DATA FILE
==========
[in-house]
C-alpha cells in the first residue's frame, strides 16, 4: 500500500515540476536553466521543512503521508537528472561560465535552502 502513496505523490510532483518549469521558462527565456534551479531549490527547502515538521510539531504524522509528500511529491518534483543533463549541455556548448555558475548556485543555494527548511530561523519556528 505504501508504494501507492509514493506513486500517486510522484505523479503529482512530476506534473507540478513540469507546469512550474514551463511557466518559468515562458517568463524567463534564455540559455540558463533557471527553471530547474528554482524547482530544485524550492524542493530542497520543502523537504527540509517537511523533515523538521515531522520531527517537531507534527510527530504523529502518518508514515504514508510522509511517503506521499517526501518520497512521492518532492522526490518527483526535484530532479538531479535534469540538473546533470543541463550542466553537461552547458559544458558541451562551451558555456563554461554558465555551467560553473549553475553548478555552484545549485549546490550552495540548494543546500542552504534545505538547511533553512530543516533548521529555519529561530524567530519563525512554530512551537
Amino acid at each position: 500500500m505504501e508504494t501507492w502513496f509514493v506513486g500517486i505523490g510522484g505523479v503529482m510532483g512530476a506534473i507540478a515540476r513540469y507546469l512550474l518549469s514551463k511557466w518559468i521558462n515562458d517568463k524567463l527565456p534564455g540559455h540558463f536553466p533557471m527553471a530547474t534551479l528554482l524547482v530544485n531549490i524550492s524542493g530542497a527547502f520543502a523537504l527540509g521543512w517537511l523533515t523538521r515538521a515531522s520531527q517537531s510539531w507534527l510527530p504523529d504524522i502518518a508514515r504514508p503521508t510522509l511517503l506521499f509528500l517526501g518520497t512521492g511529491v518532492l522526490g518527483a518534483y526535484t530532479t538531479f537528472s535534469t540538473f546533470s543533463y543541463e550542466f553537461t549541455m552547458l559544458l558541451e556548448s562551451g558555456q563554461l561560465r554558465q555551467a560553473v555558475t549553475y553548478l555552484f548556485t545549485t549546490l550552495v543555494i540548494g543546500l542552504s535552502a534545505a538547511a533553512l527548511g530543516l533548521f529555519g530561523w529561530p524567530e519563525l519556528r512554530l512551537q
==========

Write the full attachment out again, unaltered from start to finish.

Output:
[in-house]
C-alpha cells in the first residue's frame, strides 16, 4: 500500500515540476536553466521543512503521508537528472561560465535552502 502513496505523490510532483518549469521558462527565456534551479531549490527547502515538521510539531504524522509528500511529491518534483543533463549541455556548448555558475548556485543555494527548511530561523519556528 505504501508504494501507492509514493506513486500517486510522484505523479503529482512530476506534473507540478513540469507546469512550474514551463511557466518559468515562458517568463524567463534564455540559455540558463533557471527553471530547474528554482524547482530544485524550492524542493530542497520543502523537504527540509517537511523533515523538521515531522520531527517537531507534527510527530504523529502518518508514515504514508510522509511517503506521499517526501518520497512521492518532492522526490518527483526535484530532479538531479535534469540538473546533470543541463550542466553537461552547458559544458558541451562551451558555456563554461554558465555551467560553473549553475553548478555552484545549485549546490550552495540548494543546500542552504534545505538547511533553512530543516533548521529555519529561530524567530519563525512554530512551537
Amino acid at each position: 500500500m505504501e508504494t501507492w502513496f509514493v506513486g500517486i505523490g510522484g505523479v503529482m510532483g512530476a506534473i507540478a515540476r513540469y507546469l512550474l518549469s514551463k511557466w518559468i521558462n515562458d517568463k524567463l527565456p534564455g540559455h540558463f536553466p533557471m527553471a530547474t534551479l528554482l524547482v530544485n531549490i524550492s524542493g530542497a527547502f520543502a523537504l527540509g521543512w517537511l523533515t523538521r515538521a515531522s520531527q517537531s510539531w507534527l510527530p504523529d504524522i502518518a508514515r504514508p503521508t510522509l511517503l506521499f509528500l517526501g518520497t512521492g511529491v518532492l522526490g518527483a518534483y526535484t530532479t538531479f537528472s535534469t540538473f546533470s543533463y543541463e550542466f553537461t549541455m552547458l559544458l558541451e556548448s562551451g558555456q563554461l561560465r554558465q555551467a560553473v555558475t549553475y553548478l555552484f548556485t545549485t549546490l550552495v543555494i540548494g543546500l542552504s535552502a534545505a538547511a533553512l527548511g530543516l533548521f529555519g530561523w529561530p524567530e519563525l519556528r512554530l512551537q